Friday, October 24, 2014

Throwback Thursday

I am up in Colorado this week.  Up, in altitude, although not so much in latitude.  The drive from rural Kansas to Breckenridge, Colorado is nearly a straight shot on I-70.  I left home last Sunday, and drove all acorss Kansas in mild/coolish temperatures.  As I neared Denver, I heard on the radio that I-70 was closed at my exits due to snowstorm.  What??!

Happily, they reopened the freeway before I left Denver, and I made it through the mountain pass without incident. 
As opposed to last year's 2013 4th of July Mountain Pass Incident:

You know what?  I feel like I am an OK driver, even after the 2013 "4th of July Fiasco".   That Spouse o' Mine begs to differ.  He thinks I have some post-traumatic stress going on, particularly while driving through the Rockies, where this unlicensed kid rear-ended my station wagon.  And his SUV, full of teenagers, held the remnants of "weed" (the police vernacular, not mine), and empty bottles of tequila.  I am OK.  Really.  I am a white-knuckle driver now, on I-70 from DEN to the mountains, but, yes:  I am OK.   

But this Throwback Thursday is about my childhood friends back in Pryor Creek, Oklahoma.  Sarah and Melissa.  Pryor Creek was (and is) a small, small town, and everyone knew you and your parents and therefore a child had that proverbial village by which to be raised.  This was good.  And sometimes, trying.  But, good.

My two oldest friends are also the two from Pryor Creek with whom I still keep in peripatetic touch.  Facebook has enabled more contact, and that has been very nice.  Melissa and Sarah.  Buddies. Buds.  I can wax poetic about our friendships, but I won't.  Suffice to say that it is such a comfort that I can get in touch with either of these, my oldest friends, and magically, we can pick up right from wherever we opt to in our decades-old lives. 

We three began our friendships, even before Kindergarten together.  I was the youngest of five kids.  Whew!  Did my mother ever want or need a playdate for me?  NO!  There were too many kids of her own, and too many other kids from our neighborhood, to ask for "playdates".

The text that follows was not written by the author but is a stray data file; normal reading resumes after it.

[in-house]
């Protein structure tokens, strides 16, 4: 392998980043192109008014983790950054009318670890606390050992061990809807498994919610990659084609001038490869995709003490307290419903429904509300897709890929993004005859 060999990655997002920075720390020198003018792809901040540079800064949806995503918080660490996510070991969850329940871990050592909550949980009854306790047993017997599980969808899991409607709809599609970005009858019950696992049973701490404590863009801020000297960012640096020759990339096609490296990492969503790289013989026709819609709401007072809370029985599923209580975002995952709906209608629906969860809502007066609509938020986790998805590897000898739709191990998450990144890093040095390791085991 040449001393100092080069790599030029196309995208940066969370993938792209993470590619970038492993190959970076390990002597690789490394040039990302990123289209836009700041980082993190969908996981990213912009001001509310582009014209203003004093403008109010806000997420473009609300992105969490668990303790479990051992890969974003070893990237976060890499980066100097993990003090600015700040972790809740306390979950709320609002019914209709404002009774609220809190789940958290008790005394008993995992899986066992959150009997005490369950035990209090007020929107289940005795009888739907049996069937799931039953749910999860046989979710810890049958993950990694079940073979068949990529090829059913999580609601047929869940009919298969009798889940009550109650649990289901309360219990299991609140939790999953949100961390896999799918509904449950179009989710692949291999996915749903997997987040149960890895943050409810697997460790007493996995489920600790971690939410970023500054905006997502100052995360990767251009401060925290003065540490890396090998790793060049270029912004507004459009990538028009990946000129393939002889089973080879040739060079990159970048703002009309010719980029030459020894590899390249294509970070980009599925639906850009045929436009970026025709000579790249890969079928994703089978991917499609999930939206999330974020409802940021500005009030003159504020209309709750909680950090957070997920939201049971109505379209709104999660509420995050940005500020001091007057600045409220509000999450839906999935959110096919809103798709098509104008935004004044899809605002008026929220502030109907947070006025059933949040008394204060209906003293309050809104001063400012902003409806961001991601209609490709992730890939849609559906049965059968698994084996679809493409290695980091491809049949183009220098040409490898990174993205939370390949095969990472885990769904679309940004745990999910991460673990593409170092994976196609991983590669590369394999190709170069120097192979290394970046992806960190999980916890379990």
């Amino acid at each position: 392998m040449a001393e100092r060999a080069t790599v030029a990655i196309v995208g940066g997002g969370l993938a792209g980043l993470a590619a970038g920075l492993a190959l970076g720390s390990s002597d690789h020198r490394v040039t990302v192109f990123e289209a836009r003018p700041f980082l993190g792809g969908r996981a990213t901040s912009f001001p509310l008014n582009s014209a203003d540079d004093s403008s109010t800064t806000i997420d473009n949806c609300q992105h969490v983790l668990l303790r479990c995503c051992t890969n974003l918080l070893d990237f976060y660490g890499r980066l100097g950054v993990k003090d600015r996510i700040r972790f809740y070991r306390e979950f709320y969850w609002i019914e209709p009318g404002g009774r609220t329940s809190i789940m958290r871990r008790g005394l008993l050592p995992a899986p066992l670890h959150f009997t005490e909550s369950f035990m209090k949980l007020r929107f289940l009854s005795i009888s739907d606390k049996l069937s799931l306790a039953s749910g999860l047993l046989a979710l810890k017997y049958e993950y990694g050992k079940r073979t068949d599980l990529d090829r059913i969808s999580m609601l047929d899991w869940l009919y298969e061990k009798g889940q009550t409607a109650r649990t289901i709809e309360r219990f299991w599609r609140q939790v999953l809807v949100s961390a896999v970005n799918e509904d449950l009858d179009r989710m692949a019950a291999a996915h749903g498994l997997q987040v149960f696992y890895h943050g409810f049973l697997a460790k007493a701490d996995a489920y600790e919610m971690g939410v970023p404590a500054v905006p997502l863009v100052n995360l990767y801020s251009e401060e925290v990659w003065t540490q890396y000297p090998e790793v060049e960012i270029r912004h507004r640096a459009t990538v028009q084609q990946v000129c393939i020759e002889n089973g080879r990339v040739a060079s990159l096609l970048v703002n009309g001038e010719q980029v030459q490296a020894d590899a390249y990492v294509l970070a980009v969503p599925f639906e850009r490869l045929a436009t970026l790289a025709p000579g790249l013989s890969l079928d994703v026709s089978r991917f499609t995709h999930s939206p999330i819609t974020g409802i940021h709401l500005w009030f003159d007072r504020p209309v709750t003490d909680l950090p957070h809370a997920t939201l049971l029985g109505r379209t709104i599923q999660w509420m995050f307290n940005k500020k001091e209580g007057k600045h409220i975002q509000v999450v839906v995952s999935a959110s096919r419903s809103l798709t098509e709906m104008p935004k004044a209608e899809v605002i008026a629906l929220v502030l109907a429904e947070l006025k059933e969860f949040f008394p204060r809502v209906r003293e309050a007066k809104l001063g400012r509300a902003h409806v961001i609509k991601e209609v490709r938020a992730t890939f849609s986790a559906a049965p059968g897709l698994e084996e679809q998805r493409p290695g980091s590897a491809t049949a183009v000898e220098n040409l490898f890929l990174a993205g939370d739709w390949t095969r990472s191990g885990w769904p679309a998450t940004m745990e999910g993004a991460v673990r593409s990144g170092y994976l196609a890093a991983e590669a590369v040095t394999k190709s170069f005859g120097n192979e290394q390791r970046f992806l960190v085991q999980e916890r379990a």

But Melissa and Sarah?  Two kids whose only siblings were nine years older than them?  Their mothers probably looked at the Webster passel of brats (us) and immediately thought, "Let's call Merlene (my Mom) and get these kiddos together!" 

And so, they did. 

And my childhood was enriched by virtue of these two families.  I hope, conversely, my two friends' childhoods were, too.

Both Melissa and Sarah had playhouses built in their backyards.  For them.  I was always amazed  at these playhouses.  Melissa and Sarah were nonchalant about them.  I adored playing in the playhouses as a young kid.  It's funny, too, to look back at the toys we three had.  In my mind's eye, Melissa and Sarah seemed to have nifty, new toys and games at hand when a play date came around.  I had 5th-time-around toys and games.  A Chatty Cathy that, when one pulled her string, uttered "uhh-uh-uh-uh-uh-uh-garble-garble-garble".  And an old Casper doll that called out time and time again, when his string was pulled, "I'm afraid".

Sarah's Dad was a civil engineer and he took Sarah (and sometimes, lucky me as well) out for drives into the countryside for his work.  If we ever saw a turtle, he would stop and pick it up.   Sarah ended up with an enviable turtle compound in her back yard, by her playhouse.  Her turtles would overwinter, breed, lay eggs, hatch, and for years she had a little colony of terrapins in her backyard.

We moved through K-12, and into college.  We spent time together, Sarah and I, and Melissa and I. After college, we left each other's lives for a space of several years, but for the odd "I'm getting married."  "I'm having a baby." and so on.  After college, the three of us sprouted roots all over the place, and none of the three of us had like lifestyles.  Yet, I kept in touch and embraced my Pryor Creek friendships.

Now, here, some 35+ years later, I still lean on these two friendships.  It's certainly nice to know that I can call either friend, and will always, without any hesitation be welcomed with opened arms.        

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